Admin Building named for past Univ. president

Edward Levi, famed Attorney General and the University’s 8th President, was evacuated from the Admin Building during the 1969 Marlene Dixon sit-in.

By Alex Hays

The Administration Building now bears the name of the University president famously locked out of it during the turbulent student protests of the 1960s.

The University rededicated the Admin Building at 5801 South Ellis Avenue after former Law School Dean, Provost, and University President Edward Levi (A.B. ’32, J.D. ’35) in a special ceremony Monday evening.

Levi, who also graduated from the Laboratory Schools, has a long history at UChicago, starting from when his grandfather was appointed a faculty member at the Divinity School in 1892. Levi was the first faculty member of the University to become provost and oversaw the construction of the Regenstein Library during his term as University president from 1968 until 1975, when he left Chicago to become attorney general under President Ford.

In January of 1969, when Levi was president, 400 students staged a sit-in at the Administration Building in protest of the University’s decision to not reappoint Marlene Dixon, a popular sociology professor and known Marxist-Leninist.   A month later, protestors barricaded Levi and other administrators in the Quadrangle Club and also demonstrated at Levi’s home until a student broke a window. Nonetheless, Levi refused to resort to force and call city police.

Levi’s family believes that the Adminstration Building is “the perfect place” to recognize and honor him, according to his son John Levi.

“It was, after all, here in 1969 that he and a group of courageous and dedicated administrators, faculty, and trustees so skillfully defended this great university from the protests of that turbulent time in our country,” he said.

President Robert Zimmer and John Levi unveiled the new sign for the hall and formally announced the rededication to a crowd of distinguished guests and university administrators, including past University Presidents Hanna Gray and Hugo Sonnenschein.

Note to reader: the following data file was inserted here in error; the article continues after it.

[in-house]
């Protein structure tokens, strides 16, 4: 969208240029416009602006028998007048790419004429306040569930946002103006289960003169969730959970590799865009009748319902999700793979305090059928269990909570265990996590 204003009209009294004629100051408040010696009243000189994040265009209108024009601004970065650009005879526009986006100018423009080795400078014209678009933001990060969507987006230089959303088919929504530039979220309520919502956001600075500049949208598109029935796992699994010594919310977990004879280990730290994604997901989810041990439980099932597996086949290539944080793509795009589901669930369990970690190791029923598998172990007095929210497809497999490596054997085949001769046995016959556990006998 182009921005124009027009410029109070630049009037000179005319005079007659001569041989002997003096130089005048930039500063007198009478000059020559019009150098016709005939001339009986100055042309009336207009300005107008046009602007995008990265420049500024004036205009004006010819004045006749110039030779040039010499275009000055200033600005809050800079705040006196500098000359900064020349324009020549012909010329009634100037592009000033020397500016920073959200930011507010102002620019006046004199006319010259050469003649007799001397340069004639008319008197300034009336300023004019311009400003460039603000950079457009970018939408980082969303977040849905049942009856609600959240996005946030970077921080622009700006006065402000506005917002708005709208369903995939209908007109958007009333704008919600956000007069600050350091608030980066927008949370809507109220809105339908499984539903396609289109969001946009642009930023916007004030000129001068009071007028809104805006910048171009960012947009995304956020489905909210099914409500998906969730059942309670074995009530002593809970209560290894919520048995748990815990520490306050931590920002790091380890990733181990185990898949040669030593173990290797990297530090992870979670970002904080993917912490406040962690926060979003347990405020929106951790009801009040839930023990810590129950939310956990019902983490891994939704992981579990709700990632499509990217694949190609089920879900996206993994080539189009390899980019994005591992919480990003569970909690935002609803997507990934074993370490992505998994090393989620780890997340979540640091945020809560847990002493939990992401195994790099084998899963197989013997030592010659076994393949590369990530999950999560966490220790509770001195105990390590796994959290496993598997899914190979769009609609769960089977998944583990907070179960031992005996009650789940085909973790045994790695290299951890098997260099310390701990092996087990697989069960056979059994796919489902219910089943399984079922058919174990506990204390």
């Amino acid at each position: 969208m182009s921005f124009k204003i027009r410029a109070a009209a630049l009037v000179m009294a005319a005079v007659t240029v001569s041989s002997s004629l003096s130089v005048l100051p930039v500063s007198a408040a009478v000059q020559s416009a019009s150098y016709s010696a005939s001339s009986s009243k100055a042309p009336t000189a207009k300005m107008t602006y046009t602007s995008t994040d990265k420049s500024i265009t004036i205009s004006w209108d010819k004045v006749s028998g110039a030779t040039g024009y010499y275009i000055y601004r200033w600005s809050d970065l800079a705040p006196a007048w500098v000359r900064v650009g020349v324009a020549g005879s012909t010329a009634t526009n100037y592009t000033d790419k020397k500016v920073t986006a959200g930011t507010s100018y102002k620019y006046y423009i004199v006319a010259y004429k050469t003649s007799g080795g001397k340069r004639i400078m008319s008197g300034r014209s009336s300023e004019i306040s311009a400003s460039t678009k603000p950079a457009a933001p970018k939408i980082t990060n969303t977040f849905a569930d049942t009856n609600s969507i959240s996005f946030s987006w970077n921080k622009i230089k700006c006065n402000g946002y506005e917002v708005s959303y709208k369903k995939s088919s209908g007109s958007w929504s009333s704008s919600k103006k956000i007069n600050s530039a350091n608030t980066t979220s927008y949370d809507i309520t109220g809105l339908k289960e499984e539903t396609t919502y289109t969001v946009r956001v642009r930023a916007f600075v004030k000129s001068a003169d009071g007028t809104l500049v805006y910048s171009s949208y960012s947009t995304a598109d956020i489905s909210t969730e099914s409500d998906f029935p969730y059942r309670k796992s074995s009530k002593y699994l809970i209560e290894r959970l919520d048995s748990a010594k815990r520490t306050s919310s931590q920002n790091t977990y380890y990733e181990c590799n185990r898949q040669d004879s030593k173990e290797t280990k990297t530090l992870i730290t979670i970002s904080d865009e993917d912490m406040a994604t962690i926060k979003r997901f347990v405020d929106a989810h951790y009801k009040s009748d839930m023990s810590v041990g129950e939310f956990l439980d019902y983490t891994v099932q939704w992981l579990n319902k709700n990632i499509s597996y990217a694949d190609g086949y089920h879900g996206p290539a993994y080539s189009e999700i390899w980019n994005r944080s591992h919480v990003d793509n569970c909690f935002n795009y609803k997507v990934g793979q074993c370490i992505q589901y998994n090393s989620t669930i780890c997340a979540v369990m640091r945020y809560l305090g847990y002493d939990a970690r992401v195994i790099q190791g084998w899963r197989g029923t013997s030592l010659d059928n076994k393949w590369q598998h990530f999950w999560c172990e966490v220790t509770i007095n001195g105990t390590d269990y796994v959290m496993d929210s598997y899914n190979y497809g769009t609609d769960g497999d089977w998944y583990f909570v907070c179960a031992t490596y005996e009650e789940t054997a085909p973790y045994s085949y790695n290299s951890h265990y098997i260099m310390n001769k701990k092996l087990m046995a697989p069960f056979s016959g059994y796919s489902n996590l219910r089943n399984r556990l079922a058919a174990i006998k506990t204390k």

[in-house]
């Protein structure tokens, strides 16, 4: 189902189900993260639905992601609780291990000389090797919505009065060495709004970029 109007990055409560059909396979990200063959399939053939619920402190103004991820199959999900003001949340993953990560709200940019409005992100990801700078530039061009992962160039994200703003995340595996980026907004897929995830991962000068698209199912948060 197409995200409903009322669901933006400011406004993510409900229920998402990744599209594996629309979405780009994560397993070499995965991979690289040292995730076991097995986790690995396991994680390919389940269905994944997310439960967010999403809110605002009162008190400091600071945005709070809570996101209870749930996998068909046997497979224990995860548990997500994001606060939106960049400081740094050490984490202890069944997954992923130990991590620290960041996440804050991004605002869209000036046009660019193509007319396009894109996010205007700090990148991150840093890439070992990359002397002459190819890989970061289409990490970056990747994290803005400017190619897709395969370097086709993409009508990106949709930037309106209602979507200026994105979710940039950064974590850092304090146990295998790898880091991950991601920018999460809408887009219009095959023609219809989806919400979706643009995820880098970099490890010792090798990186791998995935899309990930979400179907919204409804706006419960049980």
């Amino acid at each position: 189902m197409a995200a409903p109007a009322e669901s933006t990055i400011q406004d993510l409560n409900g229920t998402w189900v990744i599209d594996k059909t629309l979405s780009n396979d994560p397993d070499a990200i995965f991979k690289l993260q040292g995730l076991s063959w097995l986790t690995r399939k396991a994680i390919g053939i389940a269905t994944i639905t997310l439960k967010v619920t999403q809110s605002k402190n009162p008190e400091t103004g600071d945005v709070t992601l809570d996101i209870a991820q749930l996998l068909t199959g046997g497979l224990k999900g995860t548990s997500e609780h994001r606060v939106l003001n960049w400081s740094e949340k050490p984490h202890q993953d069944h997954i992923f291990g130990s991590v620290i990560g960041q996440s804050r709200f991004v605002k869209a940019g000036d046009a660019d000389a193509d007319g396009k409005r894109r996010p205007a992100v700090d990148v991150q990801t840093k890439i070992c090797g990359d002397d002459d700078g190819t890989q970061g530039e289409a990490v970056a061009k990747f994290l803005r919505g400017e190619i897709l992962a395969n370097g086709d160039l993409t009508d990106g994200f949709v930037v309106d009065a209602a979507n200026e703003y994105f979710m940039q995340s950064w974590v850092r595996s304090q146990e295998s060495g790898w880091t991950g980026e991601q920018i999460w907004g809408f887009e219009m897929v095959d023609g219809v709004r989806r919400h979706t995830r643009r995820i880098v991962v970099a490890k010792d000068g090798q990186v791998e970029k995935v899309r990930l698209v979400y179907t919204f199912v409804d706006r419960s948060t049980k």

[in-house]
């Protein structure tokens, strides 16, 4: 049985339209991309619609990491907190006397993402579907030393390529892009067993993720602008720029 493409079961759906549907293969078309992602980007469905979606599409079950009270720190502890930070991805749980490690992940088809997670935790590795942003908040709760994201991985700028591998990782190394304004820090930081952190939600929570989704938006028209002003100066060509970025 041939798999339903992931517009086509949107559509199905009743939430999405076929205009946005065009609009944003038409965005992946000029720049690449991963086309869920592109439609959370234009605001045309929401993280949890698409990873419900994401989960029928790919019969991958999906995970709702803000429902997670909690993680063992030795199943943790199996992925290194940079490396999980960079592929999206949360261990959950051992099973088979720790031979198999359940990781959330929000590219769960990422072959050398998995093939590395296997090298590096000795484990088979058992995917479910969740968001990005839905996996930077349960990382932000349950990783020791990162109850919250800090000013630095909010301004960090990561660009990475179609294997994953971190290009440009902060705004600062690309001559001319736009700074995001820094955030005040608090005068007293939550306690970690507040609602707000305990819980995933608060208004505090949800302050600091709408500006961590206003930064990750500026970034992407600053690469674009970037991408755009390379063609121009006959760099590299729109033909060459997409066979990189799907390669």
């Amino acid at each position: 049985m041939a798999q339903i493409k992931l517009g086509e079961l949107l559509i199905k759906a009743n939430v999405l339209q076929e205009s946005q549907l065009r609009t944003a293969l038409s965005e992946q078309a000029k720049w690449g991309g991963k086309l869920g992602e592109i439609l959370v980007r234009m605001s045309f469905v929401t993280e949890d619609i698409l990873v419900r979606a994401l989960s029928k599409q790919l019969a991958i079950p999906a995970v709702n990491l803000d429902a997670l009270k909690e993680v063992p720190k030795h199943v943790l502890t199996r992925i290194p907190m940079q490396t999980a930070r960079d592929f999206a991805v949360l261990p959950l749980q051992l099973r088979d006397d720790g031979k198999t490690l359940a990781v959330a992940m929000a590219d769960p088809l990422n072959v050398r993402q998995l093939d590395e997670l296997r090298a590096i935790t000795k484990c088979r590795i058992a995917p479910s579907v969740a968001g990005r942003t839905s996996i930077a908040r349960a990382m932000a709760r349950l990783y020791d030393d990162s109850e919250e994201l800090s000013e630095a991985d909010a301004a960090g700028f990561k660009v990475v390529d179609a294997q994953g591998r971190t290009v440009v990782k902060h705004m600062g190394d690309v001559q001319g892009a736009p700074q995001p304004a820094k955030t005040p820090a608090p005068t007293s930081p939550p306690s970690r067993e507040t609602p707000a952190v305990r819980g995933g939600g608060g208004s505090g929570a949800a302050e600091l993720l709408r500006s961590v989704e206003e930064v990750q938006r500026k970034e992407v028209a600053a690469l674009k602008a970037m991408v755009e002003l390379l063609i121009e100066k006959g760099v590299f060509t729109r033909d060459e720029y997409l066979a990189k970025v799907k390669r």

John Levi spoke about his father’s close connection to UChicago and his humble personality, saying that if he were here today to see the rededication he would be amused to see so many people coming out for an event in his honor.

Current Dean of the Law School Michael Schill spoke before the dedication about Levi’s contributions to the University and especially to the Law School.

“I know Edward Levi because a day doesn’t go by that I’m not reminded by an alumnus, a faculty member, or friend that I am merely the current occupant of the Dean’s office at the law school; Edward Levi is the owner of that office,” Schill said.

Levi’s signature course, Elements of the Law, is still taught to first-year Law students to this day.

The rededication comes after summer renovations on the building that saw the completion of an open-air passageway designed to better connect the west end of campus to the Quad. Construction continues on the east side of campus in attempts to improve connections between important parts of the University.

“As we rededicate this space,” Zimmer said after the unveiling, “it is our hope, that everyone of us who works in this building, that all who come here in service of the University of Chicago and what it stands for, and that all who pass through are inspired by Edward Levi’s unfailing dedication to the University.”